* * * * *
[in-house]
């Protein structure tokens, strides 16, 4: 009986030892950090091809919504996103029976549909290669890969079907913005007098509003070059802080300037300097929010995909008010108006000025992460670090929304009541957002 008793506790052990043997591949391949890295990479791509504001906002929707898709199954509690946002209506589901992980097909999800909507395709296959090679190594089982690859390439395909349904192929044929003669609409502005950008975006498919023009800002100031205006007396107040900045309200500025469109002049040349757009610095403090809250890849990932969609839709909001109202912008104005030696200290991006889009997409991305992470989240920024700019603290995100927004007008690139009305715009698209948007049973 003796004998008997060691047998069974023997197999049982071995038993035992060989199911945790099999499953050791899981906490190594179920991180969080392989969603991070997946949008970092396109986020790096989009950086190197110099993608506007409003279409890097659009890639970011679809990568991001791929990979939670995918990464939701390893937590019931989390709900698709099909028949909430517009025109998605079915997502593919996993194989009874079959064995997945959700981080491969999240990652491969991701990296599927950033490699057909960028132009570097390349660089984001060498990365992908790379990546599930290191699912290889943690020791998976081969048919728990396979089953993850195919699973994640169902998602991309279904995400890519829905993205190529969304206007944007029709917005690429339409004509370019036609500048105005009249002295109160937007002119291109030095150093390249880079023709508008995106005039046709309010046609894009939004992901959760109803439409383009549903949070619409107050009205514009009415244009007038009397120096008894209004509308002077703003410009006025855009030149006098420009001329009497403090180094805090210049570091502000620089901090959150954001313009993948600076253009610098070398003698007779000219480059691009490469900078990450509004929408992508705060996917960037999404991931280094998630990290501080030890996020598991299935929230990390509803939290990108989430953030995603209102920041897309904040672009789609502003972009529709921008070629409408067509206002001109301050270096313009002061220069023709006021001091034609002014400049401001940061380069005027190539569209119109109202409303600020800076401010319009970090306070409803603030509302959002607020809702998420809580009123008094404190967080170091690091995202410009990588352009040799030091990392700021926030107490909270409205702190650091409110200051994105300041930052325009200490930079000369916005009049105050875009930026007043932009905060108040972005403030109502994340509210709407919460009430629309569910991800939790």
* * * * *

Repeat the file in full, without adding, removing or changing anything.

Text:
[in-house]
């Protein structure tokens, strides 16, 4: 009986030892950090091809919504996103029976549909290669890969079907913005007098509003070059802080300037300097929010995909008010108006000025992460670090929304009541957002 008793506790052990043997591949391949890295990479791509504001906002929707898709199954509690946002209506589901992980097909999800909507395709296959090679190594089982690859390439395909349904192929044929003669609409502005950008975006498919023009800002100031205006007396107040900045309200500025469109002049040349757009610095403090809250890849990932969609839709909001109202912008104005030696200290991006889009997409991305992470989240920024700019603290995100927004007008690139009305715009698209948007049973 003796004998008997060691047998069974023997197999049982071995038993035992060989199911945790099999499953050791899981906490190594179920991180969080392989969603991070997946949008970092396109986020790096989009950086190197110099993608506007409003279409890097659009890639970011679809990568991001791929990979939670995918990464939701390893937590019931989390709900698709099909028949909430517009025109998605079915997502593919996993194989009874079959064995997945959700981080491969999240990652491969991701990296599927950033490699057909960028132009570097390349660089984001060498990365992908790379990546599930290191699912290889943690020791998976081969048919728990396979089953993850195919699973994640169902998602991309279904995400890519829905993205190529969304206007944007029709917005690429339409004509370019036609500048105005009249002295109160937007002119291109030095150093390249880079023709508008995106005039046709309010046609894009939004992901959760109803439409383009549903949070619409107050009205514009009415244009007038009397120096008894209004509308002077703003410009006025855009030149006098420009001329009497403090180094805090210049570091502000620089901090959150954001313009993948600076253009610098070398003698007779000219480059691009490469900078990450509004929408992508705060996917960037999404991931280094998630990290501080030890996020598991299935929230990390509803939290990108989430953030995603209102920041897309904040672009789609502003972009529709921008070629409408067509206002001109301050270096313009002061220069023709006021001091034609002014400049401001940061380069005027190539569209119109109202409303600020800076401010319009970090306070409803603030509302959002607020809702998420809580009123008094404190967080170091690091995202410009990588352009040799030091990392700021926030107490909270409205702190650091409110200051994105300041930052325009200490930079000369916005009049105050875009930026007043932009905060108040972005403030109502994340509210709407919460009430629309569910991800939790």